Medicare negotiating drug prices will likely save the U.S. billions, study says


A provision in the Inflation Reduction Act that allows Medicare to negotiate. The price of the most expensive prescription drugs. Each year would. Likely save the U.S. billions of dollars — unless the drug industry intervenes, according. To a study published Friday at the JAMA Health Forum.

Beginning in 2026, Medicare will begin price negotiations for the 10 drugs. That the federal government spends the most money on. Followed by 15 more drugs in 2027, 15 more drugs in 2028, and 20 more drugs each year thereafter.

Researchers at Brigham and Women’s Hospital and Harvard Medical School estimated how much money the U.S. would have saved if the new policy had been. In effect from 2018 to 2020 — the most recent years for which Medicare spending data is available.

They identified 40 drugs that would be selected by Medicare for drug pricing negotiations under. The provisions of the Inflation Reduction Act.

Under the policy, the negotiation process applies to drugs that have been on the market for a fixed period of time — nine years. For generics and 13 years for biologics — and only if there are no comparable alternatives to the drug, such as generics.

Most of the drugs on the list from 2018 to 2020 were paid for under Part D — the Medicare benefit. That covers prescription drugs taken at home — although some. Were under Part B — the Medicare benefit that covers drugs given in hospitals or infusion centers.

The researchers modeled negotiated prices using a so-called ceiling price, which is at least a 25% discount. From the average price drugmakers charge to private entities such. As private health insurance providers. According to the law of disinflation, the maximum negotiated price must fall below this maximum price.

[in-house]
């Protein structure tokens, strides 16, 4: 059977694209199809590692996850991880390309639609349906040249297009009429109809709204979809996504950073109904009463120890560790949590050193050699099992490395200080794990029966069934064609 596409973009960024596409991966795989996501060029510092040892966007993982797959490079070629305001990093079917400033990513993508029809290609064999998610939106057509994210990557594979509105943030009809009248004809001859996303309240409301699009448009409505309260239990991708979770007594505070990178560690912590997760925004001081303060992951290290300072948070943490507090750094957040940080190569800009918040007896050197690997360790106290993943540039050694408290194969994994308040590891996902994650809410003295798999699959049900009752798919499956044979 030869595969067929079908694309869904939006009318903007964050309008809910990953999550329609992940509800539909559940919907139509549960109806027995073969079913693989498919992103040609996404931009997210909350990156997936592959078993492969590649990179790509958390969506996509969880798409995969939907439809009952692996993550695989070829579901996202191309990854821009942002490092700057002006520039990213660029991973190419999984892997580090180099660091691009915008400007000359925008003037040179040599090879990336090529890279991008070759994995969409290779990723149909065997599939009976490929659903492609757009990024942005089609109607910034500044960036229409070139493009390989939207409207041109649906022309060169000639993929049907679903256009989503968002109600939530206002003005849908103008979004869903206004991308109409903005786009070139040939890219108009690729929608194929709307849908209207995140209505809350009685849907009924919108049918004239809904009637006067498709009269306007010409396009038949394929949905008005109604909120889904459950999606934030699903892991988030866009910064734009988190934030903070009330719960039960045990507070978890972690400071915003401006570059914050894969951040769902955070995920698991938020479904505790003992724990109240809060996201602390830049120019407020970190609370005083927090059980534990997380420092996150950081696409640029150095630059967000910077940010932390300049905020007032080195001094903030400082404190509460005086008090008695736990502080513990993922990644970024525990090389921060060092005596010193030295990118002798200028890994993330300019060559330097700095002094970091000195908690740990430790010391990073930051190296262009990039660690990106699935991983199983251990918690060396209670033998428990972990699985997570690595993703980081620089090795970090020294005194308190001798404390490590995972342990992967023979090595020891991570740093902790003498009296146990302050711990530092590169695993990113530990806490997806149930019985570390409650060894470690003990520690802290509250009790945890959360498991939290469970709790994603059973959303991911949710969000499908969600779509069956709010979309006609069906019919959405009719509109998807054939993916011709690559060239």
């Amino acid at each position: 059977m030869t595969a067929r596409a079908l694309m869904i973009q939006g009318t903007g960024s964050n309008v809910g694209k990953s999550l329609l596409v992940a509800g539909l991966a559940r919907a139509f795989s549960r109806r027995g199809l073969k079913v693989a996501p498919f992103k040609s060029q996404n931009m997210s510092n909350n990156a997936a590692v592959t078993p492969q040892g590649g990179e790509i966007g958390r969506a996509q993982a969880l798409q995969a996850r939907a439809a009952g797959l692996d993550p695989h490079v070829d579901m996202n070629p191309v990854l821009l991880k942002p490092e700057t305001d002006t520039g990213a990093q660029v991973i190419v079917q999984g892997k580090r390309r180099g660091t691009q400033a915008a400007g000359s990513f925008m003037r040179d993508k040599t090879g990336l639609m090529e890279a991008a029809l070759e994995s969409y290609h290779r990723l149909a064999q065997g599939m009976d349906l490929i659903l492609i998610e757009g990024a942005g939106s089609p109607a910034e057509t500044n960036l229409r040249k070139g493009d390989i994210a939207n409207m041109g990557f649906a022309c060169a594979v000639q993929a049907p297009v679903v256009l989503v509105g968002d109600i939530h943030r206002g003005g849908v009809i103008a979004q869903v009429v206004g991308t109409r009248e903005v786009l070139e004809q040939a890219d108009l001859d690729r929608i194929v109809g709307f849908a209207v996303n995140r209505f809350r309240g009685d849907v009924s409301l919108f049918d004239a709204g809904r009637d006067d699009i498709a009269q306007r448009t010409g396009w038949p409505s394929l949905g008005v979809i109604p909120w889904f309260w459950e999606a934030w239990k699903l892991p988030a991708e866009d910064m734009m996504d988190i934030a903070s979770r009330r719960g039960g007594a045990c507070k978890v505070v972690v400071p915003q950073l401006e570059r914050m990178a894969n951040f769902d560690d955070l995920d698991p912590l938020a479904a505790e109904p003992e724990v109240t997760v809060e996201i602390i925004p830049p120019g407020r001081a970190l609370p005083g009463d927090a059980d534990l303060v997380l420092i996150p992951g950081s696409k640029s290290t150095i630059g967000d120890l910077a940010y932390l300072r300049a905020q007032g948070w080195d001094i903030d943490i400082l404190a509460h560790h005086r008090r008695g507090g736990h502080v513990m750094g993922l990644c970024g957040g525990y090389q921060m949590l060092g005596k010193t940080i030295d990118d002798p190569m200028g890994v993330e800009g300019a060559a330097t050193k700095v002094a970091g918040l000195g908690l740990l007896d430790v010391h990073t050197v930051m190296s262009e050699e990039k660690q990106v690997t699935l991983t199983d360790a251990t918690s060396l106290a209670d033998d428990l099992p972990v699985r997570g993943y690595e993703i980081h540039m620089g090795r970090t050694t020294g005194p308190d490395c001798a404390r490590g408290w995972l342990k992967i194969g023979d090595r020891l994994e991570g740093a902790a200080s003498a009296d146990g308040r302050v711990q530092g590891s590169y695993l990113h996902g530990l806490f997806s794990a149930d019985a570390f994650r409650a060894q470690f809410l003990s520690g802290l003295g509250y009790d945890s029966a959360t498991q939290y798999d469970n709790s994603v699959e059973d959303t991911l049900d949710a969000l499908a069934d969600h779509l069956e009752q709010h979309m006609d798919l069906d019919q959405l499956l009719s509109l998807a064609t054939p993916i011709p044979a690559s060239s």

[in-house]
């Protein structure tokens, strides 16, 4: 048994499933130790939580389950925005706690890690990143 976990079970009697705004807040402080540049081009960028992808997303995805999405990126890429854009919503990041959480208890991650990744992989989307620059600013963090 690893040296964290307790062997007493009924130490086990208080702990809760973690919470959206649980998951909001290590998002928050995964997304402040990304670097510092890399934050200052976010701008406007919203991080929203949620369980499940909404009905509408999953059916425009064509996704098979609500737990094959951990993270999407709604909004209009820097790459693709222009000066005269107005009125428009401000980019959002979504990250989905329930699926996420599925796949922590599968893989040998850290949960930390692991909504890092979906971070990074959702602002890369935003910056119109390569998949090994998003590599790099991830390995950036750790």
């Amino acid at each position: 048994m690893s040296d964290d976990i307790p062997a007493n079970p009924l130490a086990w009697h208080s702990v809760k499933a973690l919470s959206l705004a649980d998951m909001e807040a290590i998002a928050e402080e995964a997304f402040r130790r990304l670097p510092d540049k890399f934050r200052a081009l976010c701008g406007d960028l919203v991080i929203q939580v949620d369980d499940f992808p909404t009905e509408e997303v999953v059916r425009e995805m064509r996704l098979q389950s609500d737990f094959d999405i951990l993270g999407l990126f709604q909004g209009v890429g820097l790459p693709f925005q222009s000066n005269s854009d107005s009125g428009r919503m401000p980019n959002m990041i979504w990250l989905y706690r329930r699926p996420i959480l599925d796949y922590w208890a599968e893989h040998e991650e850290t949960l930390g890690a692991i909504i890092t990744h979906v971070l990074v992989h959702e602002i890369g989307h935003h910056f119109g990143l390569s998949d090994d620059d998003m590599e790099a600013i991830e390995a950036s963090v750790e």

The researchers found that the Medicare drug negotiation provision saved $26.5 billion. Or 5% of all drug spending, over those three years.

Medicare negotiating drug prices will likely save the U.S. billions, study says

“That’s a pretty significant reduction in costs from a very small numberf drugs,” said the study’s lead author, Dr. Benjamin Rome. Aprimary care physician at Brigham and Women’s Hospital. And an instructor at Harvard Medical School.

Robin Feldman, a pharmaceutical and intellectual property law expert. At the University of California College of Law, San Francisco (formerly. The University of California, Hastings), said the study “shows what’s possible. Assuming the drug industry doesn’t weaken. Effect before the law comes into force.

“Drug companies will likely fight mightily against the interpretation of every provision. To keep the hammer from falling on their drugs,” said Feldman, who was not involved in the research.

The Centers for Medicare and Medicaid Services said earlier this month that it is still working on plans. For exactly how to implement negotiations with drugmakers. It plans to release a list of the first 10 drugs targeted for drug pricing talks by September

Meanwhile, Tricia Newman, a Medicare expert at KFF. Formerly known as the Kaiser Family Foundation. Said many in the drug industry. Are likely looking for ways to avoid provisions that affect their ability to maintain high profits.

Rome, the study’s author, said one way drug companies can circumvent the law is to allow. A select few manufacturers to make generic versions of their drugs they are willing to negotiate.

They can avoid negotiations through “evergreening,” he said, which occurs when. A drugmaker makes incremental changes to their product and then reintroduces it to the market as. A reformulated version.

It should provide “very, very steep discounts,” he said.

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